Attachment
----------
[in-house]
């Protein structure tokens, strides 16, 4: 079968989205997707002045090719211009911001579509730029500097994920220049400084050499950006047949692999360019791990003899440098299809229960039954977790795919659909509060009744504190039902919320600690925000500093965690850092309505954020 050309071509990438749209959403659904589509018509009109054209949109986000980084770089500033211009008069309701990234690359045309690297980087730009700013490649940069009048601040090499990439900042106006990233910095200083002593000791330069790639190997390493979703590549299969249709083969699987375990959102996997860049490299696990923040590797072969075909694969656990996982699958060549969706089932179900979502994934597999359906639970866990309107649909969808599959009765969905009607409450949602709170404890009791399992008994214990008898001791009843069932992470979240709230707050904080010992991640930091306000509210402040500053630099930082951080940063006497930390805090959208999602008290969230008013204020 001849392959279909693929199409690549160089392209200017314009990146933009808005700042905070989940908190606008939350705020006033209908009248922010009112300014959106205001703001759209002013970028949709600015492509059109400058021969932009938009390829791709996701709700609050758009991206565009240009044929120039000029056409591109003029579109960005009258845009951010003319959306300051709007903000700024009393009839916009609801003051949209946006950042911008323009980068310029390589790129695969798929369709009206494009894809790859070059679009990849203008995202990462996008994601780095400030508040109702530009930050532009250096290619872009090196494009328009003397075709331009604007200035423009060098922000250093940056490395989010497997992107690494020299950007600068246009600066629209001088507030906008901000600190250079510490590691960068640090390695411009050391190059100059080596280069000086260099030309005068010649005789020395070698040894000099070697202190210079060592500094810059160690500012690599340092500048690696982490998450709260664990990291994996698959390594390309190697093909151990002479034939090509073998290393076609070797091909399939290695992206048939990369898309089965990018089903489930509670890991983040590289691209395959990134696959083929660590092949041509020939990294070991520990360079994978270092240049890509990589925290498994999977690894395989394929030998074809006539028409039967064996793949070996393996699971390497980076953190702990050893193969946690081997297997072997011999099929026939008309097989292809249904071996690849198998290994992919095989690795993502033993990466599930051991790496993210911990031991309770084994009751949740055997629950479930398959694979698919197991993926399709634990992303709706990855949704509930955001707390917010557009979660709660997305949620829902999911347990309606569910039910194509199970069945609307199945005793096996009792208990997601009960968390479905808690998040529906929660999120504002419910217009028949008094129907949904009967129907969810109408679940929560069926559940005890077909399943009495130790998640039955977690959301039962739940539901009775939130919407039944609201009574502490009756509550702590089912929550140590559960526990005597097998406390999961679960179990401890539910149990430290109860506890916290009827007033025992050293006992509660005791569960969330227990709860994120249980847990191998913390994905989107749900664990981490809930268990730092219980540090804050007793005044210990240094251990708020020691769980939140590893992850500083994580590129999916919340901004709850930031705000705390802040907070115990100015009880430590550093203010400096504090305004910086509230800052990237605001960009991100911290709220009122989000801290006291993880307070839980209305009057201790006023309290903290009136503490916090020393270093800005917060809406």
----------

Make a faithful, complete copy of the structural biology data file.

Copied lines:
[in-house]
């Protein structure tokens, strides 16, 4: 079968989205997707002045090719211009911001579509730029500097994920220049400084050499950006047949692999360019791990003899440098299809229960039954977790795919659909509060009744504190039902919320600690925000500093965690850092309505954020 050309071509990438749209959403659904589509018509009109054209949109986000980084770089500033211009008069309701990234690359045309690297980087730009700013490649940069009048601040090499990439900042106006990233910095200083002593000791330069790639190997390493979703590549299969249709083969699987375990959102996997860049490299696990923040590797072969075909694969656990996982699958060549969706089932179900979502994934597999359906639970866990309107649909969808599959009765969905009607409450949602709170404890009791399992008994214990008898001791009843069932992470979240709230707050904080010992991640930091306000509210402040500053630099930082951080940063006497930390805090959208999602008290969230008013204020 001849392959279909693929199409690549160089392209200017314009990146933009808005700042905070989940908190606008939350705020006033209908009248922010009112300014959106205001703001759209002013970028949709600015492509059109400058021969932009938009390829791709996701709700609050758009991206565009240009044929120039000029056409591109003029579109960005009258845009951010003319959306300051709007903000700024009393009839916009609801003051949209946006950042911008323009980068310029390589790129695969798929369709009206494009894809790859070059679009990849203008995202990462996008994601780095400030508040109702530009930050532009250096290619872009090196494009328009003397075709331009604007200035423009060098922000250093940056490395989010497997992107690494020299950007600068246009600066629209001088507030906008901000600190250079510490590691960068640090390695411009050391190059100059080596280069000086260099030309005068010649005789020395070698040894000099070697202190210079060592500094810059160690500012690599340092500048690696982490998450709260664990990291994996698959390594390309190697093909151990002479034939090509073998290393076609070797091909399939290695992206048939990369898309089965990018089903489930509670890991983040590289691209395959990134696959083929660590092949041509020939990294070991520990360079994978270092240049890509990589925290498994999977690894395989394929030998074809006539028409039967064996793949070996393996699971390497980076953190702990050893193969946690081997297997072997011999099929026939008309097989292809249904071996690849198998290994992919095989690795993502033993990466599930051991790496993210911990031991309770084994009751949740055997629950479930398959694979698919197991993926399709634990992303709706990855949704509930955001707390917010557009979660709660997305949620829902999911347990309606569910039910194509199970069945609307199945005793096996009792208990997601009960968390479905808690998040529906929660999120504002419910217009028949008094129907949904009967129907969810109408679940929560069926559940005890077909399943009495130790998640039955977690959301039962739940539901009775939130919407039944609201009574502490009756509550702590089912929550140590559960526990005597097998406390999961679960179990401890539910149990430290109860506890916290009827007033025992050293006992509660005791569960969330227990709860994120249980847990191998913390994905989107749900664990981490809930268990730092219980540090804050007793005044210990240094251990708020020691769980939140590893992850500083994580590129999916919340901004709850930031705000705390802040907070115990100015009880430590550093203010400096504090305004910086509230800052990237605001960009991100911290709220009122989000801290006291993880307070839980209305009057201790006023309290903290009136503490916090020393270093800005917060809406």